Peripheral nerve blocks
neuraxial anesthesia, it is difficult to block only the area of interest.
Almost by definition, surgical anesthesia at the desired level includes
everything “south” as well. Peripheral nerve blocks provide an alternative,
interrupting nerve impulses at specific points in their course, rather than the
entire spinal cord. Table 4.6 lists some of
the blocks we perform.
local anesthetics can diffuse a small distance, depositing the drug in close
proximity to the desired nerve increases the likelihood of a successful block.
Therefore, knowledge of anatomy is paramount. Sometimes, anatomic landmarks
for example, we can deposit local anesthetic in the axillary sheath by
traversing its artery (Fig. 4.7). For most
other blocks, in order to ensure the needle tip lies within millimeters of the
intended nerve (and not in the
nerve), we use one of two common techniques:
Paresthesia technique, in which placement of a needle in close
proximity to a nerve causes a “pins and needles” sensation in the nerve’s
peripheral distribu-tion. Depending on the area of the intended block, specific
paresthesias can be sought with manipulation of the needle. This technique can
be uncom-fortable for the patient, yet requires the patient to be sufficiently
awake to respond. We need to watch the patient while gauging the pressure we
apply to the plunger of the syringe. The patient will let us know if he feels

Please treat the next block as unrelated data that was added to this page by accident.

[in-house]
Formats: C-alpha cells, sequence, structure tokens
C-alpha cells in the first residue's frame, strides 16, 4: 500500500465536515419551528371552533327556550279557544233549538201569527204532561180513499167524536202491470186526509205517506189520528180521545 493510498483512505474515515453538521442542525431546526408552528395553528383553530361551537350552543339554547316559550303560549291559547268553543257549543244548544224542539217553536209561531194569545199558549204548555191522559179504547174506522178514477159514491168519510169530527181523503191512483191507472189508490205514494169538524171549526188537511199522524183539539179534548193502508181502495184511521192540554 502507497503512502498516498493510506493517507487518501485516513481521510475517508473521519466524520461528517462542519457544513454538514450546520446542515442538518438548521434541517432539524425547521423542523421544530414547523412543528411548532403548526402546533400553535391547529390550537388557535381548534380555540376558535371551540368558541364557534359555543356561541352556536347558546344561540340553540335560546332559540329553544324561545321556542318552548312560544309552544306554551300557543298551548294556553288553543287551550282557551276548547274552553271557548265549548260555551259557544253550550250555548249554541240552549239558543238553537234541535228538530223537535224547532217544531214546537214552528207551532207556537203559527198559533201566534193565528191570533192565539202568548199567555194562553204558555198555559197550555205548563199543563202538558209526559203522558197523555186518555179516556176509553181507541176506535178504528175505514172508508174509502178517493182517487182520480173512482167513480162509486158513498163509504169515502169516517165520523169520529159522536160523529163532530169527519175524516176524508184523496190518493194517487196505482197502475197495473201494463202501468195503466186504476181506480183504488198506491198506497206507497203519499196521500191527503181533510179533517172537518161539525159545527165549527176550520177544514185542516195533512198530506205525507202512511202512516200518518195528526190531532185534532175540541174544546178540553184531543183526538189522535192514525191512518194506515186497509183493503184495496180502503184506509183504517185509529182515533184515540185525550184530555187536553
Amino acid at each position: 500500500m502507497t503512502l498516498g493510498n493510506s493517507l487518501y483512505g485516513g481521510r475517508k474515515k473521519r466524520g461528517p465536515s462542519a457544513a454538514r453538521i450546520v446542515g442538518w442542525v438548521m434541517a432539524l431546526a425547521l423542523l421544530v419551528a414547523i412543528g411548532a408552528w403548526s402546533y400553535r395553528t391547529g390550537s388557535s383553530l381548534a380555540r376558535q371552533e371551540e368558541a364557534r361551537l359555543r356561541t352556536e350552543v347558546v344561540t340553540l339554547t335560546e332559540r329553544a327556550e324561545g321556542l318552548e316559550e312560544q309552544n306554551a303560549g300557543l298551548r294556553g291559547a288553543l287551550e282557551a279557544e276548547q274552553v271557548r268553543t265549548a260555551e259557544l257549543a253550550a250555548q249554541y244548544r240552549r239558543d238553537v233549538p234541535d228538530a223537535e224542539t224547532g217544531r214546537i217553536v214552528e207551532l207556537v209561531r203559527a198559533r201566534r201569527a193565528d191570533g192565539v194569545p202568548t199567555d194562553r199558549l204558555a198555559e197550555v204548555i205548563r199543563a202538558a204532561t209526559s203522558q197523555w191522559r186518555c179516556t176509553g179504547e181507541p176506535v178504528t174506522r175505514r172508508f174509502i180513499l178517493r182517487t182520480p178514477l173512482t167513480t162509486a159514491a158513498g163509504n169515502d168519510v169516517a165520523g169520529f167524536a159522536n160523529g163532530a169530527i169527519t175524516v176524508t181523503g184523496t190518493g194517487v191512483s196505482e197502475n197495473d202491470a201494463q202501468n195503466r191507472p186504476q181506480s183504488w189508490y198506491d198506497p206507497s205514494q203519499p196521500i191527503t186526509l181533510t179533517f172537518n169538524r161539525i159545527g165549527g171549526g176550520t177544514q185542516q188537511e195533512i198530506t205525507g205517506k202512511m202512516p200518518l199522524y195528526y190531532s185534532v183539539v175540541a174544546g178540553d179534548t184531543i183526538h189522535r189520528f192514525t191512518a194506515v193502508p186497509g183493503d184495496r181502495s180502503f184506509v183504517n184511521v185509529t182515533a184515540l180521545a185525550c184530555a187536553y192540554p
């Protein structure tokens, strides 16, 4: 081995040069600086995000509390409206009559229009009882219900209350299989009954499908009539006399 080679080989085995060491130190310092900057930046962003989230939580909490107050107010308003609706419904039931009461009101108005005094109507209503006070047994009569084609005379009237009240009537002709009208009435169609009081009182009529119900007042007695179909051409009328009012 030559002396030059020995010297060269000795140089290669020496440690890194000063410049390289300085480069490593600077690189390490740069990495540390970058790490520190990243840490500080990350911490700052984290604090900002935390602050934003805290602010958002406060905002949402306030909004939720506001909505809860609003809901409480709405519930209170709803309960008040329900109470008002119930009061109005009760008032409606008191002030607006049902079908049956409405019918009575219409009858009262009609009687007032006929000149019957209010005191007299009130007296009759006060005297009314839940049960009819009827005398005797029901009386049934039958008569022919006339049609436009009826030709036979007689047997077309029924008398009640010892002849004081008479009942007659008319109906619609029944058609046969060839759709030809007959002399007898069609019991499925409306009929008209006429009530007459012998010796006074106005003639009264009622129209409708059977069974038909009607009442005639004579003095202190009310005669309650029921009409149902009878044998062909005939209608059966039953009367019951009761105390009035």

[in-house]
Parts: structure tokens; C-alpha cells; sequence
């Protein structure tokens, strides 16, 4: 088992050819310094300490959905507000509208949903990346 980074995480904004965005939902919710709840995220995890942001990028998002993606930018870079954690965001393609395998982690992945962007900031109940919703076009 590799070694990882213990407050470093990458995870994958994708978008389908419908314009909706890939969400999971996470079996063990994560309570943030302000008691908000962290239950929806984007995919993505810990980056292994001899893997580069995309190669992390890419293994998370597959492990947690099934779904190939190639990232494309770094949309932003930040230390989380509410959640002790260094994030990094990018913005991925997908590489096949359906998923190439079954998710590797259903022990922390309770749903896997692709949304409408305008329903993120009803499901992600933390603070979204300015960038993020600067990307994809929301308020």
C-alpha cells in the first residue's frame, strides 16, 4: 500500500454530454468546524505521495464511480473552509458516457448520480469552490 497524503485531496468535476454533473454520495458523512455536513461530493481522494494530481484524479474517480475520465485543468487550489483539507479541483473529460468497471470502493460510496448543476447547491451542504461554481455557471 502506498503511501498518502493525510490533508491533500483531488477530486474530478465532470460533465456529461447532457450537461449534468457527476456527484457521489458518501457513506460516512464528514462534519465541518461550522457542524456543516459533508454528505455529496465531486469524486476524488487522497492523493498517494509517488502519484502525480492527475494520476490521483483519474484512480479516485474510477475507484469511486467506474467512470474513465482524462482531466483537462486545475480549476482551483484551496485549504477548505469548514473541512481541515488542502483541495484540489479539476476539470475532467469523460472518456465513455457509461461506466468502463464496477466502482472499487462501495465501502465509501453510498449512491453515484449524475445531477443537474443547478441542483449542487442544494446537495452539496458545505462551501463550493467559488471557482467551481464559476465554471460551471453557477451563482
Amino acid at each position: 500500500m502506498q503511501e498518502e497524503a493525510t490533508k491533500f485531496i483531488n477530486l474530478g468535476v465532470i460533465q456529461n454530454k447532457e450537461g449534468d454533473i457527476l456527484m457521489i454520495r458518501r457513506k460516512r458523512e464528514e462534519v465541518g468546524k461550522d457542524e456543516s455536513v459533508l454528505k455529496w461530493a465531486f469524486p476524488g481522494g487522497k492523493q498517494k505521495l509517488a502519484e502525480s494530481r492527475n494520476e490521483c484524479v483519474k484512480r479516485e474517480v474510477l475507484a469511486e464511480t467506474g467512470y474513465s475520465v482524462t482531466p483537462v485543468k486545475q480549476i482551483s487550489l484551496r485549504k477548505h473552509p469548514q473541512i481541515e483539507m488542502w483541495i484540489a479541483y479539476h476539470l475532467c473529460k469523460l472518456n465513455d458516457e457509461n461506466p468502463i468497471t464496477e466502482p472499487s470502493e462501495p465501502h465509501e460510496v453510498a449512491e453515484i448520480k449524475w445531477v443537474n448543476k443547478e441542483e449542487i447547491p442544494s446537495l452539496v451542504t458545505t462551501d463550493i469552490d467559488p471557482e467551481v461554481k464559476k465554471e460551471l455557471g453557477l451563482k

an “electric shock” or pain – signs we associate with the intraneural placement
of the needle, at which point we do not proceed to inject drug under high
pressure, which would compress the nerve in its sheath, causing nerve ischemia
Nerve stimulator technique, in which we apply a small electrical
current to an insulated needle, causing motor stimulation when near a nerve. We
adjust the needle position to achieve the maximal motor response in the desired
distribution. This technique enables us to exploit anatomical cues to direct
needle movement. For example, stimulation of the phrenic nerve (the patient
will hiccup) when performing an interscalene block tells us the brachial plexus
lies just a centimeter lower in the neck.
nerve blocks may be performed for operative procedures, as well as for
post-operative pain management. Through blockade of nerve impulses, pre-emptive
analgesia may be obtained. Furthermore, catheter techniques enable
post-operative pain management with continuous infusions of local anesthetic
and/or opioids. Such infusions can improve perfusion to the operative
extremity, reduce pain with movement, speed recovery, and improve quality of
life even weeks after the operation.